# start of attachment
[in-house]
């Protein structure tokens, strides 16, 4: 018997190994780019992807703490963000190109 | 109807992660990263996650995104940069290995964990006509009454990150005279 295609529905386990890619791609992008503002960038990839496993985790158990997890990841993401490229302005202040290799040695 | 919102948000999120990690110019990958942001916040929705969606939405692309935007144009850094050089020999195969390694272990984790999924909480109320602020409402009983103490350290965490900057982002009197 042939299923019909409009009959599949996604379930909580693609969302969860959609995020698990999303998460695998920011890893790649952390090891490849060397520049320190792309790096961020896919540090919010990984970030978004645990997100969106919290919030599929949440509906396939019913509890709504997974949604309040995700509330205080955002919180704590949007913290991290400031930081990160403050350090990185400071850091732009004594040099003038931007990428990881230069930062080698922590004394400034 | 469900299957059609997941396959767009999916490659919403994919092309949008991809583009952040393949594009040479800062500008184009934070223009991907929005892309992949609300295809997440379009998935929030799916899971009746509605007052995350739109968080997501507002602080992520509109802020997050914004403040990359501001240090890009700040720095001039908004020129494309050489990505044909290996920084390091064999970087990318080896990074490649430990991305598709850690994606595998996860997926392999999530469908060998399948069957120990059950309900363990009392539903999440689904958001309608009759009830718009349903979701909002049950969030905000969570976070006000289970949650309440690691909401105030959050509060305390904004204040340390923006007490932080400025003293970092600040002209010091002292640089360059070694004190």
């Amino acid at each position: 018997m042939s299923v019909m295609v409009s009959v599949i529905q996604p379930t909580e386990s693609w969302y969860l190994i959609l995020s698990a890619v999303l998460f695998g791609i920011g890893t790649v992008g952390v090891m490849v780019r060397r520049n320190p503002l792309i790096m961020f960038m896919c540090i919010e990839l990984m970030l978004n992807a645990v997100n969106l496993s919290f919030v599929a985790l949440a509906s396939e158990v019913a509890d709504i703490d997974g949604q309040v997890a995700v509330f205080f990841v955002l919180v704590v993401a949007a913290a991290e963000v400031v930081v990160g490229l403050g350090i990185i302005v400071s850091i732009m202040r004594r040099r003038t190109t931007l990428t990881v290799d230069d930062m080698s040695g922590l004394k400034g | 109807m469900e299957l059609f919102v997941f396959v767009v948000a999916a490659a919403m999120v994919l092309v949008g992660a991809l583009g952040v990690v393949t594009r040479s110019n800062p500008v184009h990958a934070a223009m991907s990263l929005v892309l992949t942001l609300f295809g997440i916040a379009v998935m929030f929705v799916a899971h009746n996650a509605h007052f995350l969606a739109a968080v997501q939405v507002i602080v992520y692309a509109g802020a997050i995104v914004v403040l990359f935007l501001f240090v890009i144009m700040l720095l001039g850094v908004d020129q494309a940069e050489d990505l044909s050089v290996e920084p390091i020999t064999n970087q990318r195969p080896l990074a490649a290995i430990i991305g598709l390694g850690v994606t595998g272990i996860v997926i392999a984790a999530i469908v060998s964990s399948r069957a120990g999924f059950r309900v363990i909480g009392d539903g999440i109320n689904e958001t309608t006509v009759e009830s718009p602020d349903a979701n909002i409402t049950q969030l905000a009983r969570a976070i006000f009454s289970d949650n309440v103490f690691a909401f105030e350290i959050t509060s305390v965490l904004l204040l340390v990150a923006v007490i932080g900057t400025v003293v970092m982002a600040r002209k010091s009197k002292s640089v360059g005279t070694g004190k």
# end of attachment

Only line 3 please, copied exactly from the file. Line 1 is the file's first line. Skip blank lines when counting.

């Amino acid at each position: 018997m042939s299923v019909m295609v409009s009959v599949i529905q996604p379930t909580e386990s693609w969302y969860l190994i959609l995020s698990a890619v999303l998460f695998g791609i920011g890893t790649v992008g952390v090891m490849v780019r060397r520049n320190p503002l792309i790096m961020f960038m896919c540090i919010e990839l990984m970030l978004n992807a645990v997100n969106l496993s919290f919030v599929a985790l949440a509906s396939e158990v019913a509890d709504i703490d997974g949604q309040v997890a995700v509330f205080f990841v955002l919180v704590v993401a949007a913290a991290e963000v400031v930081v990160g490229l403050g350090i990185i302005v400071s850091i732009m202040r004594r040099r003038t190109t931007l990428t990881v290799d230069d930062m080698s040695g922590l004394k400034g | 109807m469900e299957l059609f919102v997941f396959v767009v948000a999916a490659a919403m999120v994919l092309v949008g992660a991809l583009g952040v990690v393949t594009r040479s110019n800062p500008v184009h990958a934070a223009m991907s990263l929005v892309l992949t942001l609300f295809g997440i916040a379009v998935m929030f929705v799916a899971h009746n996650a509605h007052f995350l969606a739109a968080v997501q939405v507002i602080v992520y692309a509109g802020a997050i995104v914004v403040l990359f935007l501001f240090v890009i144009m700040l720095l001039g850094v908004d020129q494309a940069e050489d990505l044909s050089v290996e920084p390091i020999t064999n970087q990318r195969p080896l990074a490649a290995i430990i991305g598709l390694g850690v994606t595998g272990i996860v997926i392999a984790a999530i469908v060998s964990s399948r069957a120990g999924f059950r309900v363990i909480g009392d539903g999440i109320n689904e958001t309608t006509v009759e009830s718009p602020d349903a979701n909002i409402t049950q969030l905000a009983r969570a976070i006000f009454s289970d949650n309440v103490f690691a909401f105030e350290i959050t509060s305390v965490l904004l204040l340390v990150a923006v007490i932080g900057t400025v003293v970092m982002a600040r002209k010091s009197k002292s640089v360059g005279t070694g004190k």